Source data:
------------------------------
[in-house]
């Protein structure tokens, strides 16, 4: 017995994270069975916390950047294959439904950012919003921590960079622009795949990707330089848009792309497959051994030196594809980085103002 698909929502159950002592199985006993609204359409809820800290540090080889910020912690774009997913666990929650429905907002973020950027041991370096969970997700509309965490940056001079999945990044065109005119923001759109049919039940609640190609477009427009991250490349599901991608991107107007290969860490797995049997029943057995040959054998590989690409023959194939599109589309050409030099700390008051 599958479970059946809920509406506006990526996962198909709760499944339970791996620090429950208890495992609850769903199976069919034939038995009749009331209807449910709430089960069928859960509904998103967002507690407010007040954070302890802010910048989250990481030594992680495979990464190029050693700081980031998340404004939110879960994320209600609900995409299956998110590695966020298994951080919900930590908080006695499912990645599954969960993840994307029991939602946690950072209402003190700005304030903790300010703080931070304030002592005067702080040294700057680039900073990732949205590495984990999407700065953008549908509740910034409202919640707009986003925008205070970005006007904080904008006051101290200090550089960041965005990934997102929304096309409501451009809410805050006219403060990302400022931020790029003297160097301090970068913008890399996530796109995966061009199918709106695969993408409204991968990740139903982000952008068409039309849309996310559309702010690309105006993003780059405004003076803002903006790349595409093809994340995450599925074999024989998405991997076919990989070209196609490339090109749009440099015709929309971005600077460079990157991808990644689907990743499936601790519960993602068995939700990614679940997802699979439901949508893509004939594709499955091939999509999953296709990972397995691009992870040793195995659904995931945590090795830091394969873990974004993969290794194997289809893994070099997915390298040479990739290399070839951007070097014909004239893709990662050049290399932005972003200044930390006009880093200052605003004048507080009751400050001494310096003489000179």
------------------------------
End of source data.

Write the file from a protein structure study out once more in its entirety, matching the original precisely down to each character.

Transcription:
[in-house]
């Protein structure tokens, strides 16, 4: 017995994270069975916390950047294959439904950012919003921590960079622009795949990707330089848009792309497959051994030196594809980085103002 698909929502159950002592199985006993609204359409809820800290540090080889910020912690774009997913666990929650429905907002973020950027041991370096969970997700509309965490940056001079999945990044065109005119923001759109049919039940609640190609477009427009991250490349599901991608991107107007290969860490797995049997029943057995040959054998590989690409023959194939599109589309050409030099700390008051 599958479970059946809920509406506006990526996962198909709760499944339970791996620090429950208890495992609850769903199976069919034939038995009749009331209807449910709430089960069928859960509904998103967002507690407010007040954070302890802010910048989250990481030594992680495979990464190029050693700081980031998340404004939110879960994320209600609900995409299956998110590695966020298994951080919900930590908080006695499912990645599954969960993840994307029991939602946690950072209402003190700005304030903790300010703080931070304030002592005067702080040294700057680039900073990732949205590495984990999407700065953008549908509740910034409202919640707009986003925008205070970005006007904080904008006051101290200090550089960041965005990934997102929304096309409501451009809410805050006219403060990302400022931020790029003297160097301090970068913008890399996530796109995966061009199918709106695969993408409204991968990740139903982000952008068409039309849309996310559309702010690309105006993003780059405004003076803002903006790349595409093809994340995450599925074999024989998405991997076919990989070209196609490339090109749009440099015709929309971005600077460079990157991808990644689907990743499936601790519960993602068995939700990614679940997802699979439901949508893509004939594709499955091939999509999953296709990972397995691009992870040793195995659904995931945590090795830091394969873990974004993969290794194997289809893994070099997915390298040479990739290399070839951007070097014909004239893709990662050049290399932005972003200044930390006009880093200052605003004048507080009751400050001494310096003489000179």